Day 1126 – Trump’s New Assange Scandal

A debate among the Democratic contenders took place last night in Las Vegas and it was the most dramatic and contentious thus far.  Michael Bloomberg appeared for the first time and from the start was attacked by the other contenders.  It became quickly clear that Bloomberg was not prepared to defend the weaknesses in his record from barbed and penetrating questions, and his performance generated a torrent of negative commentary on social media, including this by @BPMehlman: “Bloomberg brought a wallet to a knife fight.”  When asked by Elizabeth Warren about allegations of fostering a hostile workplace and having to settle with disgruntled women in his organization by using non-disclosure agreements (“NDA’s”), Bloomberg failed to answer the question directly and instead made a remark under his breath that “maybe they didn’t like my jokes,” which brought gasps from the audience.  Bloomberg was the big loser of the evening.  After the debate Warren tweeted this:

I  hope you heard what Mayor Bloomberg’s defense of decades of mistreatment to women was: “I’ve been nice to some women.”

That just doesn’t cut it.

The big winner seemed to be Elizabeth Warren.  She vanquished Bloomberg early-on and as others squabbled with each other, Warren did more than the rest to preserve some tattered sense of unity.  She articulated her policies and record well, and was often the steady voice of reason and good sense among the clamor.

Joe Biden also had a good night, defending his record from attack and showing the down-to-Earth passion and blue-collar sensibility he is known for.

Bernie Sanders had a decent night doing the same thing he has done all along.  He explains and defends his positions well and has facts and anecdotes at his fingertips.  He was also effective at painting Bloomberg in a bad light.

Amy Klobuchar probably lost ground last night.  She was sharply attacked by Pete Buttigieg early on, which put her on the defensive, and then was attacked repeatedly by a moderator for forgetting the name of the President of Mexico.  Elizabeth Warren had to come to Amy’s rescue, reminding the moderator and crowd that everyone on that stage had at one time or another forgotten someone’s name, and that it was not important nor relevant to who should be president.  But angry and defensive is not where Amy wanted to be.

Pete Buttigieg probably lost ground as well.  On one hand, he had several brilliant and well reasoned answers to questions and pertinent criticisms of his opponents, yet his attacks on Klobuchar seemed baldly strategic (she is probably the candidate most in his way at the moment), at times mean spirited (he insinuated that she didn’t know enough), and at times misleading.  He seemed desperate to bring her down, and desperation is never attractive.

One of the main deficiencies of the debate was the absence of an attack by the Democrats on Trump’s dismantling of the rule of law and Barr’s betrayal of his oath of office.  The candidates all mentioned how important it is to dump Trump in November but many spent their time attacking each other rather than selling voters on how they were going to out-campaign Trump and put a stop to his dirty deeds.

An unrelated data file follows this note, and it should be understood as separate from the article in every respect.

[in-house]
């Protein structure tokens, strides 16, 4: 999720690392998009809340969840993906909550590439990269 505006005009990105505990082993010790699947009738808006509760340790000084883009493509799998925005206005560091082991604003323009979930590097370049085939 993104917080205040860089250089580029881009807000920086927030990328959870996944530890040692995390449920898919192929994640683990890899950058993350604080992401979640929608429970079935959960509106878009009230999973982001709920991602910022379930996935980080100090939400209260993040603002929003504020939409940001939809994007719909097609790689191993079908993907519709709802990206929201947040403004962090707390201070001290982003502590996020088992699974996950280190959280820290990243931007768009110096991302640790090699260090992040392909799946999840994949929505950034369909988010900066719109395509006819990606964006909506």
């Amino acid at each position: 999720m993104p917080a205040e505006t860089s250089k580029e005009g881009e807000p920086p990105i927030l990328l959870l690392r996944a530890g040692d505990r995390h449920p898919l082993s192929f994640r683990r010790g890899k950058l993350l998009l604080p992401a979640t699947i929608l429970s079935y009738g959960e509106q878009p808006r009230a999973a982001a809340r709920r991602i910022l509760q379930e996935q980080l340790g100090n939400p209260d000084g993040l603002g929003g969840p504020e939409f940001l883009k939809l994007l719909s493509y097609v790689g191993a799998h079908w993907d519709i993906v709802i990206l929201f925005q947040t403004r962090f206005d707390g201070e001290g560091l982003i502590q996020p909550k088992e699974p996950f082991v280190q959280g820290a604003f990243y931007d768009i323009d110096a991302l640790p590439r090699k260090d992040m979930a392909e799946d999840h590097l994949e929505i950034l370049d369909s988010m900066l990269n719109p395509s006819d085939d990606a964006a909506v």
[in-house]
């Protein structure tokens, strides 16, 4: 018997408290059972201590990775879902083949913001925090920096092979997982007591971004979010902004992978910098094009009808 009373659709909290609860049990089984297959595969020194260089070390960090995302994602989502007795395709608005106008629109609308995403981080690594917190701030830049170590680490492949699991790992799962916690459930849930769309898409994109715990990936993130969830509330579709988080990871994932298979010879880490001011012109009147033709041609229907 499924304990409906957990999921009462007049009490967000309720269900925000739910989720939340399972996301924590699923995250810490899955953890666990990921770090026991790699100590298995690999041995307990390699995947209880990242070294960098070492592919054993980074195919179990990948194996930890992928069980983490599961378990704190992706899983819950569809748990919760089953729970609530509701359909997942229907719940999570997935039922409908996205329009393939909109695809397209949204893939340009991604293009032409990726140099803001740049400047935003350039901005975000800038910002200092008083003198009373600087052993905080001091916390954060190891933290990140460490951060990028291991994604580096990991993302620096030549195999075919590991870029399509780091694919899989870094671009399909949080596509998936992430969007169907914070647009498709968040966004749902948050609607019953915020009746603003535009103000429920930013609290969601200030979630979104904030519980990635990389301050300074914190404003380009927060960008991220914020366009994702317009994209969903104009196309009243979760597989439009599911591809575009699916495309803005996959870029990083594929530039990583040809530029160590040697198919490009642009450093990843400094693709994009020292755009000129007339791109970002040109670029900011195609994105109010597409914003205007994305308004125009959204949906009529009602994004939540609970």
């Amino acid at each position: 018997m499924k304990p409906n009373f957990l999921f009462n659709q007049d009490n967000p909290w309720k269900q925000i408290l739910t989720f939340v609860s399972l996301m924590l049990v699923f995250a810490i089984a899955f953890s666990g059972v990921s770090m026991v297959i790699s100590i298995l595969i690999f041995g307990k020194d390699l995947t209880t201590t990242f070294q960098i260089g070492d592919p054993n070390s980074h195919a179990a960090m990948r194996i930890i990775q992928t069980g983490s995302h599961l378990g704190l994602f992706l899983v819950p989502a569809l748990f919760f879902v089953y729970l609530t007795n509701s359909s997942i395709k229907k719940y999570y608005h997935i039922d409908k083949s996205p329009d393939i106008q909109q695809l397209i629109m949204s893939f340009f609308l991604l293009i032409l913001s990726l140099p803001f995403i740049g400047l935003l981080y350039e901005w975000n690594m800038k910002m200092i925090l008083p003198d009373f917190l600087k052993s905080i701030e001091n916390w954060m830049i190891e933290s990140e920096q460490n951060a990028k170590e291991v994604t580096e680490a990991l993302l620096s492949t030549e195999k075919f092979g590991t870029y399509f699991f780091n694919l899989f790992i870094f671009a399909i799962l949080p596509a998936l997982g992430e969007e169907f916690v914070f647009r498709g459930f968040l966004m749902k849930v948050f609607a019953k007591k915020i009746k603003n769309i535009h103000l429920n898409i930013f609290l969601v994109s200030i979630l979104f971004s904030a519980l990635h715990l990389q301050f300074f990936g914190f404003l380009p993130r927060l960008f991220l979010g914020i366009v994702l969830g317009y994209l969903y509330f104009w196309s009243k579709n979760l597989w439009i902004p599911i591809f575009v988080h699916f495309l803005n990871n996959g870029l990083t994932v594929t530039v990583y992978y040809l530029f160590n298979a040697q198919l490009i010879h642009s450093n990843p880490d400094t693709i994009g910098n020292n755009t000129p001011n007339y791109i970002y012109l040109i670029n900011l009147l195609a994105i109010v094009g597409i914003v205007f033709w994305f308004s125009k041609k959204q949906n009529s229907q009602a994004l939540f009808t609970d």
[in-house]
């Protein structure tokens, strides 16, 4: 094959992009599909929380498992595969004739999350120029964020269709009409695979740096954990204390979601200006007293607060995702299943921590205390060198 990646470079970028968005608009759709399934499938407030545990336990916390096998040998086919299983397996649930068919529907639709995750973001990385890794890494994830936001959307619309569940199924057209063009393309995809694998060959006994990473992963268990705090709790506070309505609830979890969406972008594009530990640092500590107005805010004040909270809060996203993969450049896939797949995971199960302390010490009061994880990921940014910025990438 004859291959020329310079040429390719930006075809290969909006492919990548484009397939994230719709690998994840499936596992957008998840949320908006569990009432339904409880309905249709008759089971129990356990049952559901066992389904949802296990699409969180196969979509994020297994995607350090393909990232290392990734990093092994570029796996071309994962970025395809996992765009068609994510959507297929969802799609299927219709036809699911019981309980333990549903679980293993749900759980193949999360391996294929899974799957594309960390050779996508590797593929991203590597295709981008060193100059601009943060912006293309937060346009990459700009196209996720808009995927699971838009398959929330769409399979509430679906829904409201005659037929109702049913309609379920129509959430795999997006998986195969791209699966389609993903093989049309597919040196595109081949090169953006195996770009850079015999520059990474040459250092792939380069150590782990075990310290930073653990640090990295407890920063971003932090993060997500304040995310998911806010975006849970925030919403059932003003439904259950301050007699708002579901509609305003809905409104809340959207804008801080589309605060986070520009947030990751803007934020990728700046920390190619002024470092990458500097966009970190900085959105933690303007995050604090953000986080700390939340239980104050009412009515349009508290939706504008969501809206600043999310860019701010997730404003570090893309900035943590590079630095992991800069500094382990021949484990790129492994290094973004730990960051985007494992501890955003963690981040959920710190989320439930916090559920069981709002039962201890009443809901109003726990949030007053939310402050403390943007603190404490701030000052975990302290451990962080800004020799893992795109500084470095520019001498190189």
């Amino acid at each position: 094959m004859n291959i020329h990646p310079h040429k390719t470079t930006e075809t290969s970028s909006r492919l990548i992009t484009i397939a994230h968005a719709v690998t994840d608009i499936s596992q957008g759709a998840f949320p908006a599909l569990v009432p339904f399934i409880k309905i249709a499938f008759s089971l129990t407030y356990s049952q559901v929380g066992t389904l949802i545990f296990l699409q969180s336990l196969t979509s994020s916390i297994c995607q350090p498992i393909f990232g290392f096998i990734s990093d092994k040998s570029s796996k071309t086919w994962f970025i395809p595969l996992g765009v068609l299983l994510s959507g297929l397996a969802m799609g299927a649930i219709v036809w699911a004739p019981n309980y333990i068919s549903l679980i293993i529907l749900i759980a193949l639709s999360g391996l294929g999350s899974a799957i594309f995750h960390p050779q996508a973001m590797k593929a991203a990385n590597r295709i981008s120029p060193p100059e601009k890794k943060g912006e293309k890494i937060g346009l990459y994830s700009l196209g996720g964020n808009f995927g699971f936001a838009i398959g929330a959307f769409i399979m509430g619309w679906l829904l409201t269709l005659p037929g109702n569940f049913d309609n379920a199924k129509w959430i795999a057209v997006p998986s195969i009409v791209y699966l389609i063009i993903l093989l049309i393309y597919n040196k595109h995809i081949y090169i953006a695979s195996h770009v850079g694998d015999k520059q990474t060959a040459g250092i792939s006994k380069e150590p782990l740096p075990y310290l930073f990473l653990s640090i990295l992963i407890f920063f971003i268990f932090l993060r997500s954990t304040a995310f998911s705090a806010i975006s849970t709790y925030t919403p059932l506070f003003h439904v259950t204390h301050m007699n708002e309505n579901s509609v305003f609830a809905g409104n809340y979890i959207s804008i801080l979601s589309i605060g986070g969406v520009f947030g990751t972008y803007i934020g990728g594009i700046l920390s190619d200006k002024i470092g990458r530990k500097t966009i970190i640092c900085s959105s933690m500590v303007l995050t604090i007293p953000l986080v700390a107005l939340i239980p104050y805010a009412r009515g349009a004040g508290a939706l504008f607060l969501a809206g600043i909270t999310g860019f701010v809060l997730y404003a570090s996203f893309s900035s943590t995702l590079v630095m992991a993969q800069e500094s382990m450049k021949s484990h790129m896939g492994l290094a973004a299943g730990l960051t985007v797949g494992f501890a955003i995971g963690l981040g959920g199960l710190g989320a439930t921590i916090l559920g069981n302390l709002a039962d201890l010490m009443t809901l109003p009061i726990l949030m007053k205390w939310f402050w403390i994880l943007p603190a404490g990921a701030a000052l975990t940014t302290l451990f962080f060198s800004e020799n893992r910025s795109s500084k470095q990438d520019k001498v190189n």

Meanwhile, it was reported yesterday that Julian Assange’s lawyer claimed in a British court recently that California Congressman Dana Rohrabacher (“There’s two people I think Putin pays: Trump and Rohrabacher.” – Rep McCarthy) relayed in a face-to-face meeting with Assange that Trump would guarantee a pardon for him if he changed his story and denied that Russia hacked the DNC emails.  IF Trump truly offered Assange a pardon in exchange for lying, it would be yet another presidency-ending scandal for anyone occupying the White House prior to Trump.  It would be both a betrayal of the presidential oath, a possibly criminal bribe, and an unAmerican (and impeachable) abuse of power. But will it even register in Trump’s morally bankrupt cult of Senators? Will it even last longer than a 24-hour news cycle?  Trump is a cancer on our democracy.

CNN’s post on the Trump/Assange report:

Keep resisting and keep working to “vote his ass out of office.”


Day 1125 – Trump Promotes Corruption

It’s already mid-week.  Here’s what you need to know.

1) Trump granted clemency and/or pardoned 11 people yesterday, most of them well-known public figures, some of them former government officials.  The central theme of their misdeeds was corruption, and several of them had direct ties to Trump.  Nothing says “corruption fighter” like pardoning politicians and public officials who have been convicted of corruption.  But that’s the point, isn’t it?  Trump pretends that he cares about corruption to hurt a political enemy (Biden, Ukraine) when in fact Trump promotes and fosters corruption within his own ranks. And by pardoning prominent white-collars criminals, he’s sending four signals.  One, that his minions can continue to cheat the election and play dirty tricks without consequence, and Two, that those already convicted (Stone, Flynn, Manafort) can expect pardons soon, and Three, that anyone considering blowing the whistle should think twice because nothing will come of it, and Four, that anyone under legal scrutiny who is considering cutting a deal should shut up and sit tight.  Again, Trump makes a mockery of the rule of law and of the clemency process, using it for his own political signalling rather than addressing true injustice–as it was meant to be used.

2) In discussing AG Barr’s violations of DOJ protocol and tradition yesterday in this blog I asked these related questions: